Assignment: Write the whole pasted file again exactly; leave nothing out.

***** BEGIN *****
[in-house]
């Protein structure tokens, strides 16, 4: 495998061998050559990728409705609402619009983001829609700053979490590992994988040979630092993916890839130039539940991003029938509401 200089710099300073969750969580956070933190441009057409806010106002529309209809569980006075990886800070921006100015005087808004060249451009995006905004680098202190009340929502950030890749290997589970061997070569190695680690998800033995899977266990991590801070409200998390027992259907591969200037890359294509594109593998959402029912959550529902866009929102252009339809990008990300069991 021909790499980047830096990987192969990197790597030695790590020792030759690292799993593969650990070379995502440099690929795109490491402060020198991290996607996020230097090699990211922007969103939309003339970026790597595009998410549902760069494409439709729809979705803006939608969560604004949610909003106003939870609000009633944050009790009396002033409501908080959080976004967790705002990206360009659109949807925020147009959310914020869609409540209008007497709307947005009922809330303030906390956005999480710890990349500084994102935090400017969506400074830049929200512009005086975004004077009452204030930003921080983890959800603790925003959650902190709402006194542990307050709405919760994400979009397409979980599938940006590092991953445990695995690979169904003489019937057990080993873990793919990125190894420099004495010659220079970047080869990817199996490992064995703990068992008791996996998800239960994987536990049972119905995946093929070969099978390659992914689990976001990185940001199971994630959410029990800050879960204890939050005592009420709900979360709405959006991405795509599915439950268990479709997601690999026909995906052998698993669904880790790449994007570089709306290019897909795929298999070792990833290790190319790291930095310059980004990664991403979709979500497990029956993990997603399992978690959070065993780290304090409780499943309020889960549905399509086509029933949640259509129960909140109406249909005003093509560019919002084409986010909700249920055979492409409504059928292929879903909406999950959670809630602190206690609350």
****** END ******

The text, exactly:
[in-house]
């Protein structure tokens, strides 16, 4: 495998061998050559990728409705609402619009983001829609700053979490590992994988040979630092993916890839130039539940991003029938509401 200089710099300073969750969580956070933190441009057409806010106002529309209809569980006075990886800070921006100015005087808004060249451009995006905004680098202190009340929502950030890749290997589970061997070569190695680690998800033995899977266990991590801070409200998390027992259907591969200037890359294509594109593998959402029912959550529902866009929102252009339809990008990300069991 021909790499980047830096990987192969990197790597030695790590020792030759690292799993593969650990070379995502440099690929795109490491402060020198991290996607996020230097090699990211922007969103939309003339970026790597595009998410549902760069494409439709729809979705803006939608969560604004949610909003106003939870609000009633944050009790009396002033409501908080959080976004967790705002990206360009659109949807925020147009959310914020869609409540209008007497709307947005009922809330303030906390956005999480710890990349500084994102935090400017969506400074830049929200512009005086975004004077009452204030930003921080983890959800603790925003959650902190709402006194542990307050709405919760994400979009397409979980599938940006590092991953445990695995690979169904003489019937057990080993873990793919990125190894420099004495010659220079970047080869990817199996490992064995703990068992008791996996998800239960994987536990049972119905995946093929070969099978390659992914689990976001990185940001199971994630959410029990800050879960204890939050005592009420709900979360709405959006991405795509599915439950268990479709997601690999026909995906052998698993669904880790790449994007570089709306290019897909795929298999070792990833290790190319790291930095310059980004990664991403979709979500497990029956993990997603399992978690959070065993780290304090409780499943309020889960549905399509086509029933949640259509129960909140109406249909005003093509560019919002084409986010909700249920055979492409409504059928292929879903909406999950959670809630602190206690609350």